Coral – Insights from NOAA’s Kodiak Lab

Red tree coral, a coldwater deep sea coral found in the Bering Sea and Gulf of Alaska, provide high-relief habitat protecting fish and invertebrates.

Red tree coral, a coldwater deep sea coral found in the Bering Sea and Gulf of Alaska, provide high-relief habitat for fish and invertebrates. (AFSC photo)

Why are coral susceptible to OA?

Coral is a shell-building organism likely to be affected by ocean acidification. Red tree coral (Primnoa pacifica), found in Alaska waters, are made of the most soluble form of calcium carbonate (high magnesium calcite). This puts it at a risk of physiological effects in a lower pH environment.

What questions are we trying to answer?

Research on the effects of ocean acidification on deep-sea corals has been limited. Red tree coral are ecologically important in the North Pacific Ocean and provide habitat for a wide range of commercial and other important fish and invertebrates.

To better understand the effects of ocean acidification on coral species in Alaska we are interested in a number of questions:

  • Do coral polyps (animals that colonize to excrete and form calcium carbonate coral) survive changes in ocean pH?
  • Does ocean acidification affect the deposition of calcium carbonate (growth) in a coral colony?
  • Is the sclerite (needle-like calcium carbonate structure) density or morphology (shape) changed by ocean acidification?
  • How is the reproductive biology affected by lower pH?
The experimental coral setup

The experimental coral setup at the Kodiak Lab. (AFSC photo)

How can we test our hypotheses in the lab?

Laboratory studies have been conducted to first ensure that snippets of coral can successfully be kept alive in a laboratory, and then to test effects of ocean acidification by controlling pH. Coral are held in replicate tanks at a constant water temperature (~5°C) at an ambient and lower pH. The lower pH is set at what we expect these coral to experience within 100 years.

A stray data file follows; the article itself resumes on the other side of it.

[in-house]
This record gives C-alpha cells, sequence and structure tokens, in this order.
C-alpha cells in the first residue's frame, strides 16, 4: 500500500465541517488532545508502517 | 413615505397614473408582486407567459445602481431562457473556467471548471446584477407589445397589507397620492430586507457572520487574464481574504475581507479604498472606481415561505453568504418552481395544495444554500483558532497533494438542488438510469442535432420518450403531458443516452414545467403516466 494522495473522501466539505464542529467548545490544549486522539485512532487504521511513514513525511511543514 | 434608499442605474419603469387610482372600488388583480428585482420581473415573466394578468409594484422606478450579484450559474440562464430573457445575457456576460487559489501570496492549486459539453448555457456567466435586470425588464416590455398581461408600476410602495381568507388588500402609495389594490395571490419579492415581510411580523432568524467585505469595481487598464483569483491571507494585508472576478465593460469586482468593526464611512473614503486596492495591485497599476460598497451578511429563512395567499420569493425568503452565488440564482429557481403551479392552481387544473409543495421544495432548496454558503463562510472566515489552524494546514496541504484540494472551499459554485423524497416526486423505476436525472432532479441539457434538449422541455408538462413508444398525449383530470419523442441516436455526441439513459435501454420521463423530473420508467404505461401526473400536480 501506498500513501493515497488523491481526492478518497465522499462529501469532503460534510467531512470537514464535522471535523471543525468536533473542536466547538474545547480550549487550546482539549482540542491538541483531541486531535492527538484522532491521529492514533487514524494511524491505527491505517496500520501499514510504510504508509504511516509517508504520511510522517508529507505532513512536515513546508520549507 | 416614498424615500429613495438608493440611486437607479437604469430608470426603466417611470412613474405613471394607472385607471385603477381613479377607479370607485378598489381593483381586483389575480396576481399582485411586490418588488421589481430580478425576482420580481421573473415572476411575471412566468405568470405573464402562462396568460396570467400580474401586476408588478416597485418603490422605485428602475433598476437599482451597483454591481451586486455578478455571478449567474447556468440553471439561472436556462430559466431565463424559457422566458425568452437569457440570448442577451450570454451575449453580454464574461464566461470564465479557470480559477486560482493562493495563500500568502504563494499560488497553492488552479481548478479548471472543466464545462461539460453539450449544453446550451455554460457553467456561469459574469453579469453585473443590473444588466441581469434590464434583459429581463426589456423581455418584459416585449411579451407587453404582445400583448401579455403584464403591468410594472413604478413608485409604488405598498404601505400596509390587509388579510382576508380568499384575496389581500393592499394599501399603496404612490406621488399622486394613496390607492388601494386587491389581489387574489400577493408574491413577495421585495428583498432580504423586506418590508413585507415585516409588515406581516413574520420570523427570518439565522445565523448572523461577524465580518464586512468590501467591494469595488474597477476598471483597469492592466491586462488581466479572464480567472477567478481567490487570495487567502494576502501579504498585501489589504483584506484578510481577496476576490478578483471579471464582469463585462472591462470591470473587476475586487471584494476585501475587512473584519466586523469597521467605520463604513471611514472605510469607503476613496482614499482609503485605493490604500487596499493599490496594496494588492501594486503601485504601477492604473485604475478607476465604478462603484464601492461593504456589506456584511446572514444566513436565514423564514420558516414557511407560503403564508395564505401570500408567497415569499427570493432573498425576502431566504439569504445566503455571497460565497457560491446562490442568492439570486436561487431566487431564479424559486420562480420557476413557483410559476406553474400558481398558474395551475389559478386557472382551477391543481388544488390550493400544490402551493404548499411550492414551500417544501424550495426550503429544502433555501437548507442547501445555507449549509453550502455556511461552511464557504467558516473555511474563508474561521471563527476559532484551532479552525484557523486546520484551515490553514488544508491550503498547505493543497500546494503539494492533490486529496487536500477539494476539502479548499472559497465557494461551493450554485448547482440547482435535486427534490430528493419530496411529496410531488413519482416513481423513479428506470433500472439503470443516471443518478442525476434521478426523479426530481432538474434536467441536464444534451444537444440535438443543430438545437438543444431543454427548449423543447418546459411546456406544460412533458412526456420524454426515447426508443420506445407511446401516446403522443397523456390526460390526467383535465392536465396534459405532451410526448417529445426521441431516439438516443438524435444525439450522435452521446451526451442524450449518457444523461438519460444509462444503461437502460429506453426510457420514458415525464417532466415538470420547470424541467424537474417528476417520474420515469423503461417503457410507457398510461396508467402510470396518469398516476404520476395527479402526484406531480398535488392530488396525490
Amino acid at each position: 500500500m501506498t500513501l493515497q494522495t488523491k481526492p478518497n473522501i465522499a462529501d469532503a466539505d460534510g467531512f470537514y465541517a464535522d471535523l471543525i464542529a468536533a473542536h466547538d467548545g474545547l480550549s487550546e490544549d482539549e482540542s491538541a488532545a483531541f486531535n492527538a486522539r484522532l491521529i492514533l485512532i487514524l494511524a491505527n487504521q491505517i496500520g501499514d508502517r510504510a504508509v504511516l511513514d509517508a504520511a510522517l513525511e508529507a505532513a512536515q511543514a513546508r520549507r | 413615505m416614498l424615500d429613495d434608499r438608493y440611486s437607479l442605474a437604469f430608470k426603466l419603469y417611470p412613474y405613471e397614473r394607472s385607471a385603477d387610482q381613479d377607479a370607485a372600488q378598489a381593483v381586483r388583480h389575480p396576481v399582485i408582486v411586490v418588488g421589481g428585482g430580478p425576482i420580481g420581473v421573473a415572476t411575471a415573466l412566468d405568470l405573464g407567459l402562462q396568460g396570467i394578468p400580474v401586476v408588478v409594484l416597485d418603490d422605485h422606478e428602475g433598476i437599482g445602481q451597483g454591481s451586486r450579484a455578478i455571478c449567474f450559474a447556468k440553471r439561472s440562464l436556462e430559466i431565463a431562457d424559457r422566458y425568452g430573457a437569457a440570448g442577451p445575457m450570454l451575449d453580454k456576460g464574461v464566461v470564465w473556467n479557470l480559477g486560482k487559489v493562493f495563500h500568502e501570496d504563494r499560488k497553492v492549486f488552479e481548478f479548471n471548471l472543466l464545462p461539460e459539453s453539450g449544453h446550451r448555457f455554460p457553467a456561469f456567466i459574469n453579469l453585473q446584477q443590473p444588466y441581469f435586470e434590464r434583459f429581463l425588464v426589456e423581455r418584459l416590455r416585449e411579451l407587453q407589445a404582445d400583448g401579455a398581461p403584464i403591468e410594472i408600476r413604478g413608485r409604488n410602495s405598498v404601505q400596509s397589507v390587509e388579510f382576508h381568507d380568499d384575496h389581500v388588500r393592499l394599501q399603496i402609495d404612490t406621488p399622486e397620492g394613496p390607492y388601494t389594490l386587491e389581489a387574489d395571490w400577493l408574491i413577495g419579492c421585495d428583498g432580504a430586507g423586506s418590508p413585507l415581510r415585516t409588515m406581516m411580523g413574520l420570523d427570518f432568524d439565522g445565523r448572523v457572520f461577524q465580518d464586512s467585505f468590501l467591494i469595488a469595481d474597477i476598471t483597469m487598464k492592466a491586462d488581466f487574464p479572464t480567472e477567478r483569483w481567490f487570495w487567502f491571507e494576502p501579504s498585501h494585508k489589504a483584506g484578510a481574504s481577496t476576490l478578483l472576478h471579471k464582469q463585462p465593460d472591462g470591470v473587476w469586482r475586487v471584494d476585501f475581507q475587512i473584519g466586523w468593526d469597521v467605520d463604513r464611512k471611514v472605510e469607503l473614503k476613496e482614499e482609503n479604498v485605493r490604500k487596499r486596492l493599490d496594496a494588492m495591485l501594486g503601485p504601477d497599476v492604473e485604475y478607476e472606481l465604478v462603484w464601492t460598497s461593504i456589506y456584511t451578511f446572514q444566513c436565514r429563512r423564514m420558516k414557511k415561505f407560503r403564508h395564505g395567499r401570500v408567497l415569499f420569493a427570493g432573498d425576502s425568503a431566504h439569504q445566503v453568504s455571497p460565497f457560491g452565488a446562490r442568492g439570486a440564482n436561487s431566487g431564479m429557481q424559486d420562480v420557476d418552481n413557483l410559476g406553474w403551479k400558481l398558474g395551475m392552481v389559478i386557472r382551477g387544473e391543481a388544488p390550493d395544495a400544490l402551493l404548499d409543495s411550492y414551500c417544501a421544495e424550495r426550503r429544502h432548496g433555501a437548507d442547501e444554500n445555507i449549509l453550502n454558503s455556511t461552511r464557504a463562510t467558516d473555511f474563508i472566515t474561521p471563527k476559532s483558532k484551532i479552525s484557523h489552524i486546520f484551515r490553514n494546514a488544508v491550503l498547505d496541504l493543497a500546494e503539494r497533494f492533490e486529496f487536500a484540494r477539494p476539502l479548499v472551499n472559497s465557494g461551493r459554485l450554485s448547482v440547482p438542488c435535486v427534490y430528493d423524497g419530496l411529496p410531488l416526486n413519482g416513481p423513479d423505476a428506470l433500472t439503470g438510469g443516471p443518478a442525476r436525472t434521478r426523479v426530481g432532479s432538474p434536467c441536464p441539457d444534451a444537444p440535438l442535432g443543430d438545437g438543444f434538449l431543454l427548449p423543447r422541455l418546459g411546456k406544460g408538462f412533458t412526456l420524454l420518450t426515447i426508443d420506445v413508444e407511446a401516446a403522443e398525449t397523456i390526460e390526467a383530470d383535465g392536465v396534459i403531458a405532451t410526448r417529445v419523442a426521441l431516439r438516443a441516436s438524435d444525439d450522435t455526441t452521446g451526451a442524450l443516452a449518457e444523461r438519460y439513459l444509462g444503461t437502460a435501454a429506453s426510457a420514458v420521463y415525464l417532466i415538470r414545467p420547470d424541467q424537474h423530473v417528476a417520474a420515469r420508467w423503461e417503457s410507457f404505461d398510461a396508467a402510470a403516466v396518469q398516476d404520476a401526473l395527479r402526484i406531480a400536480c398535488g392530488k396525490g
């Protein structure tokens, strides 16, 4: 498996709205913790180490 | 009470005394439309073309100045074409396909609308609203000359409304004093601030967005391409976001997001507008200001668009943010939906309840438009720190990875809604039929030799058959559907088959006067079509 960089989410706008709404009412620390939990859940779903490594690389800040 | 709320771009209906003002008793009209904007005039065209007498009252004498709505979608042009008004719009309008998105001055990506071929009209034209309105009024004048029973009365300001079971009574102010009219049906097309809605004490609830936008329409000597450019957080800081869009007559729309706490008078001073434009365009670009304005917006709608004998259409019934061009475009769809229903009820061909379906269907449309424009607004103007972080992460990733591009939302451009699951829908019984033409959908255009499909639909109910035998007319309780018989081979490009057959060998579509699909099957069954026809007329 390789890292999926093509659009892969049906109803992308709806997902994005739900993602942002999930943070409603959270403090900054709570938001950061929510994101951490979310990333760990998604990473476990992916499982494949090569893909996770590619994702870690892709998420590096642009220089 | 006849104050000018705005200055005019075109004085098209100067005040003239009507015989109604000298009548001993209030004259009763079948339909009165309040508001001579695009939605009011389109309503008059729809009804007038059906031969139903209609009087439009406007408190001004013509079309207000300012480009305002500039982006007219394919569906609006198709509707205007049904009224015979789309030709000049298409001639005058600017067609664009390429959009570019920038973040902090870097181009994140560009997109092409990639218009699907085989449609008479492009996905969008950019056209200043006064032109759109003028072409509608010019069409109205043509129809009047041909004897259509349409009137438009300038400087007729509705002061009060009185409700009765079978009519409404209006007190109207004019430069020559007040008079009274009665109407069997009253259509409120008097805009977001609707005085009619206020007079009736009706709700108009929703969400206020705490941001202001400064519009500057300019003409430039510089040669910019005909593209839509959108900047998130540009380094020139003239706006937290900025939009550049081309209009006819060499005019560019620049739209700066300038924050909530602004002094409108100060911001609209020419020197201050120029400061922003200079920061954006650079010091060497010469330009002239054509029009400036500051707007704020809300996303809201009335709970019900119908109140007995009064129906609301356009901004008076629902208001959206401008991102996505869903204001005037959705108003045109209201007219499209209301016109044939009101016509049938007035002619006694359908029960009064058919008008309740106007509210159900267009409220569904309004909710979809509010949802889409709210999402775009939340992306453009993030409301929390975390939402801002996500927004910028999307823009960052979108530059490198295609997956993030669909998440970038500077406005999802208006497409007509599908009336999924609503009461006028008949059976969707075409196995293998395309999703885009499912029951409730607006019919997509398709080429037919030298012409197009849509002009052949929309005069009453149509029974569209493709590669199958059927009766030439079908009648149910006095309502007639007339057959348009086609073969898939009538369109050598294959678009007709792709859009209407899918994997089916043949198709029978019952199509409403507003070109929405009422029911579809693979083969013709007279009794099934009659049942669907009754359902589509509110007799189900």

Divers collect red tree coral (normally found below 400 m) under glaciers in Southeast Alaska and collect a small portion of a colony to bring back to the laboratory.

What have we learned so far?

A snip of coral showing polyps on a calcium carbonate stalk. AFSC photo.

A snip of coral showing polyps on a calcium carbonate stalk. (AFSC photo)

Initial studies have indicated that red tree coral can be successfully raised in the laboratory. Recent minerology analysis has shown that red tree coral are made of a particularly soluble form of calcium carbonate, and are therefore at risk of physiological effects due to ocean acidification. Coral are currently being held in treatments at the NOAA Kodiak Laboratory where initial size has been recorded. The experiment is expected to run for months (until winter 2017).



Thank you to the Alaska Fisheries Science Center for providing the information for this page.

Links and references

Alaska Fisheries Science Center OA page – contacts, reports, activities

Stone, R. P., M. M. Masuda, and J. F. Karinen. 2014. Assessing the ecological importance of red tree coral thickets in the eastern Gulf of Alaska. ICES Journal of Marine Science: doi: 10.1093/icesjms/fsu190.

Stone, R. P., J. Guinotte, A. Helbling, A. Cohen, and S. D. Cairns. In review. Potential effects of ocean acidification on Alaskan corals based on calcium carbonate mineralogy and other factors.

Stone, R. P., and J. Mondragon. In preparation. Deep-sea emergence of red tree corals (Primnoa pacifica) in Southeast Alaska glacial fjords.

Waller, R. G., R. P. Stone, J. Johnstone, and J. Mondragon. 2014. Sexual reproduction and seasonality of the Alaskan red tree coral, Primnoa pacifica. PLoSONE 9:e90893. doi:10.1371/journal.pone.0090893.

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